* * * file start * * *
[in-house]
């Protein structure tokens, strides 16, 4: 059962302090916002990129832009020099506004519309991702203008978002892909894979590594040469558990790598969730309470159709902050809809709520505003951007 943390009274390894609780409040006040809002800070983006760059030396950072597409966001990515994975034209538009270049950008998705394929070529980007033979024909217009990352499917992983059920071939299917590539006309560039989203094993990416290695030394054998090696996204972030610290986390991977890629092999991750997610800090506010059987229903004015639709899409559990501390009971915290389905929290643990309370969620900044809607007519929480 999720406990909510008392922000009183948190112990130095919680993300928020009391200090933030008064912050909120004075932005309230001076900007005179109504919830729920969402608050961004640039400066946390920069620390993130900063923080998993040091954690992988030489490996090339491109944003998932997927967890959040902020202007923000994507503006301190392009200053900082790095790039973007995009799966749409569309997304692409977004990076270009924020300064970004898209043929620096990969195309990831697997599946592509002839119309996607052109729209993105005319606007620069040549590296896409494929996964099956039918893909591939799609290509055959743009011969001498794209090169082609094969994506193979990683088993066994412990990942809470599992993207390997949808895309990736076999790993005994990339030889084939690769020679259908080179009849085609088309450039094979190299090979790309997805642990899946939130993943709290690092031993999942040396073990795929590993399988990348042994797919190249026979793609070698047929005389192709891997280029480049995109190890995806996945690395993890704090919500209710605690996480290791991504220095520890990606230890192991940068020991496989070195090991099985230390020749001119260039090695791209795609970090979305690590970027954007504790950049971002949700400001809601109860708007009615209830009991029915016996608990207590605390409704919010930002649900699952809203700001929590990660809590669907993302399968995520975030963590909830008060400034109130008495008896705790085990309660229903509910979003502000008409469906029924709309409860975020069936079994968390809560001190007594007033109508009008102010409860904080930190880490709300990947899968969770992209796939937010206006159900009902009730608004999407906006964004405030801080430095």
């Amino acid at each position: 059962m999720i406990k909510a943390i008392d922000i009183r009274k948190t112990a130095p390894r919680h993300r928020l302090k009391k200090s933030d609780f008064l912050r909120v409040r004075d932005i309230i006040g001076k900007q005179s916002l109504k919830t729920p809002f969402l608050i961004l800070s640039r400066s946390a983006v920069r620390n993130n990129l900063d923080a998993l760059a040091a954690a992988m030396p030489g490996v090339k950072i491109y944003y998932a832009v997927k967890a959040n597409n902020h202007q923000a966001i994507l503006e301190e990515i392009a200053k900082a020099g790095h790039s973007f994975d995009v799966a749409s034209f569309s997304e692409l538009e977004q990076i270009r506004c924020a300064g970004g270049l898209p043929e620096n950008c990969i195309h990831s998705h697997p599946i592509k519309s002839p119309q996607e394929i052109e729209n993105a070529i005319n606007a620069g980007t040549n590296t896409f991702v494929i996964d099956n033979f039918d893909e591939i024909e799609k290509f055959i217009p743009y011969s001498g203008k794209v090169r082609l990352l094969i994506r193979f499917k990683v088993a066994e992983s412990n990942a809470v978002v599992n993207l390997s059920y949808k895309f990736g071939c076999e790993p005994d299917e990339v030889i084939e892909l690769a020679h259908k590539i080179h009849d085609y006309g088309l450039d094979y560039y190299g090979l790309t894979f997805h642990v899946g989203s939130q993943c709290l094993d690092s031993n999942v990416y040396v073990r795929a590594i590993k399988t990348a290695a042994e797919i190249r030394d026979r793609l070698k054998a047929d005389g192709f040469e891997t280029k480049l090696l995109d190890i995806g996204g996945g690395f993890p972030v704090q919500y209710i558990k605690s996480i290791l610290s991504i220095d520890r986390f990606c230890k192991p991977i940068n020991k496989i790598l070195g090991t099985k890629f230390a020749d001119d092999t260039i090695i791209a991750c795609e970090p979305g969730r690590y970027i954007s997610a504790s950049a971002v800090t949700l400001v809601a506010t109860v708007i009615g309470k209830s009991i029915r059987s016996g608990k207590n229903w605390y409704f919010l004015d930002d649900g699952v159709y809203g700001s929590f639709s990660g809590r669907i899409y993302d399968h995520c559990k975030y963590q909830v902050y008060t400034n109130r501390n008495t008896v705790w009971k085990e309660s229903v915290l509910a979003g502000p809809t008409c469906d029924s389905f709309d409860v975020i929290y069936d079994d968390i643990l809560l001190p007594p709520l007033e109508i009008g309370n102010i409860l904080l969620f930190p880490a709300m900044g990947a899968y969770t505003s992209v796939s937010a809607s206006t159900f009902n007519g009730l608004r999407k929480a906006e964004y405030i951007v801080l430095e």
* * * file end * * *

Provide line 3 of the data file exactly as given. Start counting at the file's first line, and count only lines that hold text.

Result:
């Amino acid at each position: 059962m999720i406990k909510a943390i008392d922000i009183r009274k948190t112990a130095p390894r919680h993300r928020l302090k009391k200090s933030d609780f008064l912050r909120v409040r004075d932005i309230i006040g001076k900007q005179s916002l109504k919830t729920p809002f969402l608050i961004l800070s640039r400066s946390a983006v920069r620390n993130n990129l900063d923080a998993l760059a040091a954690a992988m030396p030489g490996v090339k950072i491109y944003y998932a832009v997927k967890a959040n597409n902020h202007q923000a966001i994507l503006e301190e990515i392009a200053k900082a020099g790095h790039s973007f994975d995009v799966a749409s034209f569309s997304e692409l538009e977004q990076i270009r506004c924020a300064g970004g270049l898209p043929e620096n950008c990969i195309h990831s998705h697997p599946i592509k519309s002839p119309q996607e394929i052109e729209n993105a070529i005319n606007a620069g980007t040549n590296t896409f991702v494929i996964d099956n033979f039918d893909e591939i024909e799609k290509f055959i217009p743009y011969s001498g203008k794209v090169r082609l990352l094969i994506r193979f499917k990683v088993a066994e992983s412990n990942a809470v978002v599992n993207l390997s059920y949808k895309f990736g071939c076999e790993p005994d299917e990339v030889i084939e892909l690769a020679h259908k590539i080179h009849d085609y006309g088309l450039d094979y560039y190299g090979l790309t894979f997805h642990v899946g989203s939130q993943c709290l094993d690092s031993n999942v990416y040396v073990r795929a590594i590993k399988t990348a290695a042994e797919i190249r030394d026979r793609l070698k054998a047929d005389g192709f040469e891997t280029k480049l090696l995109d190890i995806g996204g996945g690395f993890p972030v704090q919500y209710i558990k605690s996480i290791l610290s991504i220095d520890r986390f990606c230890k192991p991977i940068n020991k496989i790598l070195g090991t099985k890629f230390a020749d001119d092999t260039i090695i791209a991750c795609e970090p979305g969730r690590y970027i954007s997610a504790s950049a971002v800090t949700l400001v809601a506010t109860v708007i009615g309470k209830s009991i029915r059987s016996g608990k207590n229903w605390y409704f919010l004015d930002d649900g699952v159709y809203g700001s929590f639709s990660g809590r669907i899409y993302d399968h995520c559990k975030y963590q909830v902050y008060t400034n109130r501390n008495t008896v705790w009971k085990e309660s229903v915290l509910a979003g502000p809809t008409c469906d029924s389905f709309d409860v975020i929290y069936d079994d968390i643990l809560l001190p007594p709520l007033e109508i009008g309370n102010i409860l904080l969620f930190p880490a709300m900044g990947a899968y969770t505003s992209v796939s937010a809607s206006t159900f009902n007519g009730l608004r999407k929480a906006e964004y405030i951007v801080l430095e």